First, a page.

Red Alert! Random Eastern European dishes are invading our streets and restaurants! Should you duck and cover, or welcome the enemy?
When Harold Dieterle reached for his mallet at newly opened West Village joint The Marrow, he didn’t start hammering veal or pork into a thin patty. Instead he reached for some duck, taking a dish that doesn’t vary much from restaurant to restaurant and making it into something exciting again. His version of this Austrian comfort food is served with quark spaetzle, hazlenuts, cucumber-potato salad and stewed wolfberries. The dish is at once different and familiar, providing a fresh take on a plate that can easily feel tired.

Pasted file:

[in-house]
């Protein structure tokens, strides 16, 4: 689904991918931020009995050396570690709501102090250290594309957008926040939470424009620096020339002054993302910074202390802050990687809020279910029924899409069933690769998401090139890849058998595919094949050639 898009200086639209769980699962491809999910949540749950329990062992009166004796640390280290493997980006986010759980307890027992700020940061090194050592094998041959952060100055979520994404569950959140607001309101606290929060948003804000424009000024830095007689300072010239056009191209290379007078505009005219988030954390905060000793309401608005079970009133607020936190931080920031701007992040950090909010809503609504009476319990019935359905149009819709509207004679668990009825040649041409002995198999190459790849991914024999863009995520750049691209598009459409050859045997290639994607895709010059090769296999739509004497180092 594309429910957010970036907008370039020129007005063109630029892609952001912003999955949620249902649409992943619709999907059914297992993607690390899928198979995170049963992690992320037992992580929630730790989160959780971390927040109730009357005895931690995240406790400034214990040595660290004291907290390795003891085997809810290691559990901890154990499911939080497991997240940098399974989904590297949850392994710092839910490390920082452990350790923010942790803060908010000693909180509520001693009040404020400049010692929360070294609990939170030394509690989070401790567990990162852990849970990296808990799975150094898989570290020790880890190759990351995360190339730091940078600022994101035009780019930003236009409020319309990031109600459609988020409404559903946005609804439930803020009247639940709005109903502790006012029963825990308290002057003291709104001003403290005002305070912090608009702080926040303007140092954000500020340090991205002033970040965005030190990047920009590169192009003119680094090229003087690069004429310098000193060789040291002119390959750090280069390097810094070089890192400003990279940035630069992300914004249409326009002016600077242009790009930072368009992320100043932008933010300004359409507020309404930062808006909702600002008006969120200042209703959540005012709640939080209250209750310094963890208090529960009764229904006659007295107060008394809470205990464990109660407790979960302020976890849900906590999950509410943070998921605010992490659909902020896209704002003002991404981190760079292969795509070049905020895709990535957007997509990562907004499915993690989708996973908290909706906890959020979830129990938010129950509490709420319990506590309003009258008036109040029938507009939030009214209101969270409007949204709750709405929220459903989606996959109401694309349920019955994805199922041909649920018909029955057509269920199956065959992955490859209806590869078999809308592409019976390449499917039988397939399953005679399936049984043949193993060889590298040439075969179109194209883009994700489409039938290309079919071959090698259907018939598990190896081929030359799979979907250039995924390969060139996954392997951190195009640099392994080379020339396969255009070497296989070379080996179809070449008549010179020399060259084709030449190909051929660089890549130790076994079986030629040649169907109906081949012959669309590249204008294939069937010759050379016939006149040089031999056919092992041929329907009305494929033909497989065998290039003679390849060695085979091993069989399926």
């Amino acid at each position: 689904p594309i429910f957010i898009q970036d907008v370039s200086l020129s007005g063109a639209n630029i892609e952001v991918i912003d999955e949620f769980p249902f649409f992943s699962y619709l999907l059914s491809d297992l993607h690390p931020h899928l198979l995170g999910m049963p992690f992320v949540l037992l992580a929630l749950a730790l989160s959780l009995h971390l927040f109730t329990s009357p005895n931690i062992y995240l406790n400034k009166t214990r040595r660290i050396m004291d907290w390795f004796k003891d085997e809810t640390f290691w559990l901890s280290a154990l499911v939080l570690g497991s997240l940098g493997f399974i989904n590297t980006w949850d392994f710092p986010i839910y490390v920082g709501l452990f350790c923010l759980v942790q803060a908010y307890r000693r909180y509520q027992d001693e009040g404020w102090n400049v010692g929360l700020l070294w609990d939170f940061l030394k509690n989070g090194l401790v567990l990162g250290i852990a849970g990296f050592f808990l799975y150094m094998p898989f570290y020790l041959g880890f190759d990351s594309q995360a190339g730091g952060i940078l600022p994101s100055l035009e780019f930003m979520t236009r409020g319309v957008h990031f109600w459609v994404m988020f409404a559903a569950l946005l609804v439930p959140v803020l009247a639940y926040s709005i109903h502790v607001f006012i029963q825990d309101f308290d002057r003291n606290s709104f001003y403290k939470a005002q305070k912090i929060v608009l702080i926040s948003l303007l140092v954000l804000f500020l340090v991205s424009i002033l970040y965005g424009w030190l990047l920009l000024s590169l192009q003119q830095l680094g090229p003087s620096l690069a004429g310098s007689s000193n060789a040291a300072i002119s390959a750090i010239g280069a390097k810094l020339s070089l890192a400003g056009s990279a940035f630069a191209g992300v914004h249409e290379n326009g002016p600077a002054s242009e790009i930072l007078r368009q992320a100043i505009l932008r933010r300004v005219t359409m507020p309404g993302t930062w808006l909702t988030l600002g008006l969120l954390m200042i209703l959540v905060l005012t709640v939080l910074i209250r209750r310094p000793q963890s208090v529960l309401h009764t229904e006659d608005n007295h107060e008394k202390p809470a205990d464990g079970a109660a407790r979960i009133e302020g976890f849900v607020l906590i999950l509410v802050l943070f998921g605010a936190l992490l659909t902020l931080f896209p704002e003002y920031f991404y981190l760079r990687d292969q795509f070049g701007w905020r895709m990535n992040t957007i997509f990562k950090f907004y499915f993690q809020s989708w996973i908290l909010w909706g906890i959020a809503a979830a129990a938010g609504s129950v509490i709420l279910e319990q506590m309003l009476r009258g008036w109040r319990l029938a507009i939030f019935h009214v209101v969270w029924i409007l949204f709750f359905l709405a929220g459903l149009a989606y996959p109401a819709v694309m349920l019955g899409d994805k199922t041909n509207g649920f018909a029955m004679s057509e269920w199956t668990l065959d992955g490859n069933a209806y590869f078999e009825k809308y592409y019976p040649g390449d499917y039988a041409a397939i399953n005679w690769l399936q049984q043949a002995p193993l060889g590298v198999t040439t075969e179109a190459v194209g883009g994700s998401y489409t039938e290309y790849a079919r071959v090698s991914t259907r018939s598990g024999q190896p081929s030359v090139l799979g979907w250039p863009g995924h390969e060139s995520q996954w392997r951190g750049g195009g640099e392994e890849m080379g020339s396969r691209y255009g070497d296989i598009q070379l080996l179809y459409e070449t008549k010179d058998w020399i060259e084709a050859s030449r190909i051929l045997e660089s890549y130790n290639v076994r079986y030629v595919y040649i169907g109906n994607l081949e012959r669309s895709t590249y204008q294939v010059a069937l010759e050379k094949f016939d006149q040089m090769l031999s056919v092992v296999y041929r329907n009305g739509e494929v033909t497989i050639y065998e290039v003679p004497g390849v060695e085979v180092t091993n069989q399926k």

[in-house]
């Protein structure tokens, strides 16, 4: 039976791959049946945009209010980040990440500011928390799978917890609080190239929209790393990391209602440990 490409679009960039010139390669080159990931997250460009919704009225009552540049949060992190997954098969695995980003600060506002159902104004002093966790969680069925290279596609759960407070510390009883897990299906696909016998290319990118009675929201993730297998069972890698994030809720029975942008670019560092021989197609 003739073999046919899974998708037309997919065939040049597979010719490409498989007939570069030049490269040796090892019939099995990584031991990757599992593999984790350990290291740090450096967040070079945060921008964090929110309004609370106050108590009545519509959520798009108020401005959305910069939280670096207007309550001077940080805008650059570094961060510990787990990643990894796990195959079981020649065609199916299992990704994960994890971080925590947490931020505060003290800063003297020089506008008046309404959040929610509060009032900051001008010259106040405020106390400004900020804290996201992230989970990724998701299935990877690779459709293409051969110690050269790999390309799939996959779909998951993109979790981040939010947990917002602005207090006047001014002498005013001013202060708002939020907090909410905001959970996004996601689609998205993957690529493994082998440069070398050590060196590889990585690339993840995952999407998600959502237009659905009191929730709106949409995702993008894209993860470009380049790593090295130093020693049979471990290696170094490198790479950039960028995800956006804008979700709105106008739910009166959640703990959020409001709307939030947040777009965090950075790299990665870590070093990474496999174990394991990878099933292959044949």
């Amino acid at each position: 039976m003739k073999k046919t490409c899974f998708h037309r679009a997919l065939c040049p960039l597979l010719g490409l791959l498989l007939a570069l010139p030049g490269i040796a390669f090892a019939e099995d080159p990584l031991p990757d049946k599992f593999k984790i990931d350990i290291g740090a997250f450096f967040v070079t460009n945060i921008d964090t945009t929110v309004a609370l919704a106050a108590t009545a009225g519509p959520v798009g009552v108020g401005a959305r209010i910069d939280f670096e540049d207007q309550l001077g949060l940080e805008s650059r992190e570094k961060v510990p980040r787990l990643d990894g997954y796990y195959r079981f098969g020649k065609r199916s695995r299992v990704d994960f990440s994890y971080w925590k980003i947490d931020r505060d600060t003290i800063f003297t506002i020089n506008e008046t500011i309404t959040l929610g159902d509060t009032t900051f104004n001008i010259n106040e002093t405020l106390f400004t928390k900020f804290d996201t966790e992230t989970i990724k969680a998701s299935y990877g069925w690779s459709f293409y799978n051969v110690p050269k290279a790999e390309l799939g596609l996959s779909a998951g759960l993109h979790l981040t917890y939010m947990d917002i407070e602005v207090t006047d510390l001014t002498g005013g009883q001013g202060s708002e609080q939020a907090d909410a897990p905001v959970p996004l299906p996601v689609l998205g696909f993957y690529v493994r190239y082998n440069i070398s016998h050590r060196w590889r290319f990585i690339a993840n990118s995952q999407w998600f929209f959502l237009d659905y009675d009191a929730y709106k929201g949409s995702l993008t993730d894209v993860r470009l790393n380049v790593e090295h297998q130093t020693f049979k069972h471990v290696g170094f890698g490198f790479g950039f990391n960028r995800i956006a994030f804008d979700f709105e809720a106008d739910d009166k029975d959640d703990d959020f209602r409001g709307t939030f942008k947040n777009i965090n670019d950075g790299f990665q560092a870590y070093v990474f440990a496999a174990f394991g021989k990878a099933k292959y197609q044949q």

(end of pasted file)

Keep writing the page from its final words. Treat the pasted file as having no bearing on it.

I’m not sure you can really talk of trends if the dish is served at only a single restaurant, however trendy the restaurant is. Has anyone else heard of NYC eateries serving these “alternative” schnitzels?
You may not think of schnitzel as an Eastern European dish, as it originates from Germany. However, schnitzels — whether made of veal, or more frequently pork or chicken — are indeed very common not only in Central Europe (Hungary and Czech Republic, especially), but even in cafés lost in the middle of the Russian countryside.
Meanwhile, Food Perestroika has you covered if you want to spread the hype at your own dinner table: